Jaxon – Age 4

 


Jaxon was just 4 years old in 2017, when he was diagnosed with medium to high risk Acute Lymphoblastic Leukemia.  It was a shock to me, that what I initially assumed to be growing pains, was actually deteriorating bone marrow density and a spinal compression fracture.  Who ever heard of a preschooler with a broken back? I had no idea what lay ahead, I was terrified.

 

The turning point for Jaxon happened within the first month of induction, when he began to rapidly put on weight due to the steroids.  Not only did his skin itch and his body ache, but he was dragging around all the extra weight.  He was on painkillers that didn’t minimize the pain, as much as making him feel lethargic, quite a change from the active boy that he was.  As his mother, this was the hardest thing to see, such a drastic change in behaviour.  I still struggle with this.

 

At this point I don’t know if I will ever get that boy back.  I continue to learn more about the affects of treatment, as we lived and progressed through the journey of battling cancer.  I’ve learned that chemo injections into the spine causes personality and behavioural changes, as well as learning difficulties.  I tried to prepare myself and my other two children, for Jaxon’s eventual weight loss, loss of hair, nausea and mood swings, but I’m not sure anything could have prepared us for the personality changes we saw develop.  How do you mourn the loss of the personality and life we knew as Jaxon?  This disease greatly alters and rearranges the lives of a family.


Cancer affects our whole family.  Although we all rallied around Jaxon and looked after the wellbeing of the boys, my marriage dissolved quickly, under the pressure of our new reality.  I think his father just wasn’t prepared to see the effects that cancer had on his child.  We have bonded together, Jaxon’s twin Ryan being Jaxon’s voice and confidant at times, and his older brother Ethan, who takes on a more protective role.  When Jaxon’s hair started falling out, Ethan was always there to tell him he looked cool and let people know not to draw attention to it, proceeding any new encounter.  In the family of a single mother, it was interesting to see how each of the boys dealt with the changes that Jaxon went through, they all had a role.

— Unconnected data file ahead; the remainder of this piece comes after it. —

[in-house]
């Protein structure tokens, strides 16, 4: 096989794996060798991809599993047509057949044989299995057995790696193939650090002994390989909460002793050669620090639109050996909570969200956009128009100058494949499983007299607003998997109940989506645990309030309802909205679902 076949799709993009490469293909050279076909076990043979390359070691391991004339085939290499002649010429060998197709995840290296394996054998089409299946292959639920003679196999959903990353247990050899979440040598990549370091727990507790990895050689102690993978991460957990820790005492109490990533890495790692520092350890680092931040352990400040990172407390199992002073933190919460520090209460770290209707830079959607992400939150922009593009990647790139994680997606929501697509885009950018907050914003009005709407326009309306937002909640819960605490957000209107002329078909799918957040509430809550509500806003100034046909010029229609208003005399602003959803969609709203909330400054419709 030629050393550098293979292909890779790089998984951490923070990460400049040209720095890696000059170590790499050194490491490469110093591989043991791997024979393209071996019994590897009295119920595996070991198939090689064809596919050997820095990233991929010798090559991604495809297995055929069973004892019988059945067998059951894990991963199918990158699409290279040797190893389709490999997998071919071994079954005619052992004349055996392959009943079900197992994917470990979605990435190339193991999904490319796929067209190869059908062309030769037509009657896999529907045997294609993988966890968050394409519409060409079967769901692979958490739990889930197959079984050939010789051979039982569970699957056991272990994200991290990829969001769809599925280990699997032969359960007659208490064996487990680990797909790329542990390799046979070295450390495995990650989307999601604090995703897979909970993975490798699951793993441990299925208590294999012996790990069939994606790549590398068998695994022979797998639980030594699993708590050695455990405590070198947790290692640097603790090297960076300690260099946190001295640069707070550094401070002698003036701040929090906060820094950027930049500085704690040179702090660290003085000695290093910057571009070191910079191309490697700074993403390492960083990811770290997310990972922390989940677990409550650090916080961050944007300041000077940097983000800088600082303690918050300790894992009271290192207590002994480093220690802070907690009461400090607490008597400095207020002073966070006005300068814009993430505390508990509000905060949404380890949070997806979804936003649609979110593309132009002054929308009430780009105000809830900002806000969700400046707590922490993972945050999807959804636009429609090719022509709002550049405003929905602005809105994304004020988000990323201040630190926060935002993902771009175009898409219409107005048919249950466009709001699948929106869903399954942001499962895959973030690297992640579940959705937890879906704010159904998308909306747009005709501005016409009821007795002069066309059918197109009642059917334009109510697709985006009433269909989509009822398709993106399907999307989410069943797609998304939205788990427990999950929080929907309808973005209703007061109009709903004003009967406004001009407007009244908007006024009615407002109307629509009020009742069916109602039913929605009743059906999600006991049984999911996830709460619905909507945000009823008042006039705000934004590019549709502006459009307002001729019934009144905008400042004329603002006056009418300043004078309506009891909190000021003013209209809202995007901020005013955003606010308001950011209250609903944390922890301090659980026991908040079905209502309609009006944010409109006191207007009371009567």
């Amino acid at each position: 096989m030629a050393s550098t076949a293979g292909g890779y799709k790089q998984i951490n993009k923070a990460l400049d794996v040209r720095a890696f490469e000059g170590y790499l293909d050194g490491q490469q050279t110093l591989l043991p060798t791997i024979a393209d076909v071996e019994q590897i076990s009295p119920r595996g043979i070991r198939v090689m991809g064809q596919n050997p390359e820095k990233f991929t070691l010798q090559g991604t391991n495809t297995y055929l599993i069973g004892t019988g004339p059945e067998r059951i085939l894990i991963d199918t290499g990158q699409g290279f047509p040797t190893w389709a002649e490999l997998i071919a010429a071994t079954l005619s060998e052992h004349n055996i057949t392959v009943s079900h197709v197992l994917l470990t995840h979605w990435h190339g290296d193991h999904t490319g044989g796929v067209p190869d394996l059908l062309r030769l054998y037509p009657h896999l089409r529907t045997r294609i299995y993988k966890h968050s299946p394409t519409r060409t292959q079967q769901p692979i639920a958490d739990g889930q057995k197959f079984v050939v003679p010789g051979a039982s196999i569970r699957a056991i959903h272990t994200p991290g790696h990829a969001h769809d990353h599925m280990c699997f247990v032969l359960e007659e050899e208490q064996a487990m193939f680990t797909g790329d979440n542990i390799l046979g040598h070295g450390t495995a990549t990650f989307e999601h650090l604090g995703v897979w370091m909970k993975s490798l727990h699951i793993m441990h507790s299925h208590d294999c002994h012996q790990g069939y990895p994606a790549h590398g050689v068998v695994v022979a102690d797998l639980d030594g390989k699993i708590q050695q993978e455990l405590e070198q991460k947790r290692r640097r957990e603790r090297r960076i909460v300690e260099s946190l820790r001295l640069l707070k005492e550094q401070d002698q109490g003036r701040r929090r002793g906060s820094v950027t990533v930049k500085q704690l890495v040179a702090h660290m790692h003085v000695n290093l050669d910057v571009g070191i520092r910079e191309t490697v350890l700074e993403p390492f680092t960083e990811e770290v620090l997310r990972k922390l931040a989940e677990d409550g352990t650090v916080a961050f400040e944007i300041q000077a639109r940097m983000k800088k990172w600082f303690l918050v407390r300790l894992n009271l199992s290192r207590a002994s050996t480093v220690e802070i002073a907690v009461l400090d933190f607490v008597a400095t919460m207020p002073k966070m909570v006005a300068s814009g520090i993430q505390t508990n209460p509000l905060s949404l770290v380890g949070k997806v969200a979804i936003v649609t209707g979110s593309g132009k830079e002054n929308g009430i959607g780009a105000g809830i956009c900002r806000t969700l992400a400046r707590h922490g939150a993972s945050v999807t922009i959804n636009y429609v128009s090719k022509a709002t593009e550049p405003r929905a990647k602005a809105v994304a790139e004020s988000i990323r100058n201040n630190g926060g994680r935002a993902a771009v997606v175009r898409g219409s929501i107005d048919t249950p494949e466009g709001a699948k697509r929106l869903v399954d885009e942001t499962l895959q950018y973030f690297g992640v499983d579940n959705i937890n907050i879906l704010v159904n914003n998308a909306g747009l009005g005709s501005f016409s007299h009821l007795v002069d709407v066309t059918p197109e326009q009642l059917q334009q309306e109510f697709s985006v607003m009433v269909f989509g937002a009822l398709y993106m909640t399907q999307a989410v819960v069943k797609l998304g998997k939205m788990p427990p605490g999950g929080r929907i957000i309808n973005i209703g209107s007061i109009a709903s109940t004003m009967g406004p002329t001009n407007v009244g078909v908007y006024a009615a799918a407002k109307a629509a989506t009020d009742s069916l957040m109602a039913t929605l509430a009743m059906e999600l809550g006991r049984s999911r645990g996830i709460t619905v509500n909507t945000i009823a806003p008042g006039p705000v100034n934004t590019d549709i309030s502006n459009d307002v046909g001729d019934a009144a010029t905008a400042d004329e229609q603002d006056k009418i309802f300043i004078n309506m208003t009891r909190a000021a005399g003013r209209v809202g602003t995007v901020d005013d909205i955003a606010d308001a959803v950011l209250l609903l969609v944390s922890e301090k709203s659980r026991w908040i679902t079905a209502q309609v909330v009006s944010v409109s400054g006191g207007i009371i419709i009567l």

Right now, all of my boys are so grateful for Jaxon’s improved health, we are now more focused on paying what we can forward, we are grateful for the amazing people and organizations who have helped us get through the first very tumultuous year.  I don’t think we would have done as well without the support of Helping Families Handle Cancer and their support during this past year. They have provided financial assistance when I couldn’t afford to keep the lights on or food in the fridge.  They paid my Enmax and Direct Energy bills, provided groceries on a regular basis, and continue to provide parking passes and fuel for our visits to the Alberta Children’s Hospital.  It would be a financial hardship without this assistance.

 

For me, the best decision I made, as a single unemployed parent of three boys, was to focus on my son’s recovery and make sure he was not alone.  The support Helping Families gave me, allowed me to do that.  They have been there for me and Jaxon, through every step of this journey.  I know the foundation is there for people just like me, facing the same family crisis that we have faced, together.  They know the struggles, they know next steps, they have the empathy and experience of interacting with parents in shock and then throughout recovery.  That allowed me to breath, during a time when I felt I was drowning.

 

Our family mandate now is to give back, whatever we can now and in the future, to support charities like this.  We want to stand behind this cause, to spread the word about pediatric cancer and the struggles a family has to face, as the impact of Helping Families Handle Cancer provides is life changing.

Marie Howell

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